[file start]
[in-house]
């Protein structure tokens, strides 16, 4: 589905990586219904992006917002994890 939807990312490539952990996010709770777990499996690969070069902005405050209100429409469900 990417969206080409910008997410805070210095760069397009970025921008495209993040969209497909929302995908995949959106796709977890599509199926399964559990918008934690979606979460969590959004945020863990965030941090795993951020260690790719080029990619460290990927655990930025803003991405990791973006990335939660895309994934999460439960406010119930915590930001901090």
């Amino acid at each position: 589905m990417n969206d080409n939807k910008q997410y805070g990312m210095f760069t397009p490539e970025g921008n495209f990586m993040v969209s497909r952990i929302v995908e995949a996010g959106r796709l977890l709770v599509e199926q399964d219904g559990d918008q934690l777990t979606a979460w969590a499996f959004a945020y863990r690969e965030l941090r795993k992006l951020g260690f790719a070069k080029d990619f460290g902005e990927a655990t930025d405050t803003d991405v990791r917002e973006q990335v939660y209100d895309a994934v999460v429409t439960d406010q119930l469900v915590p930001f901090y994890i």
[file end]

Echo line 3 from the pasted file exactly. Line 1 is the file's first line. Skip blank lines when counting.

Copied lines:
């Amino acid at each position: 589905m990417n969206d080409n939807k910008q997410y805070g990312m210095f760069t397009p490539e970025g921008n495209f990586m993040v969209s497909r952990i929302v995908e995949a996010g959106r796709l977890l709770v599509e199926q399964d219904g559990d918008q934690l777990t979606a979460w969590a499996f959004a945020y863990r690969e965030l941090r795993k992006l951020g260690f790719a070069k080029d990619f460290g902005e990927a655990t930025d405050t803003d991405v990791r917002e973006q990335v939660y209100d895309a994934v999460v429409t439960d406010q119930l469900v915590p930001f901090y994890i």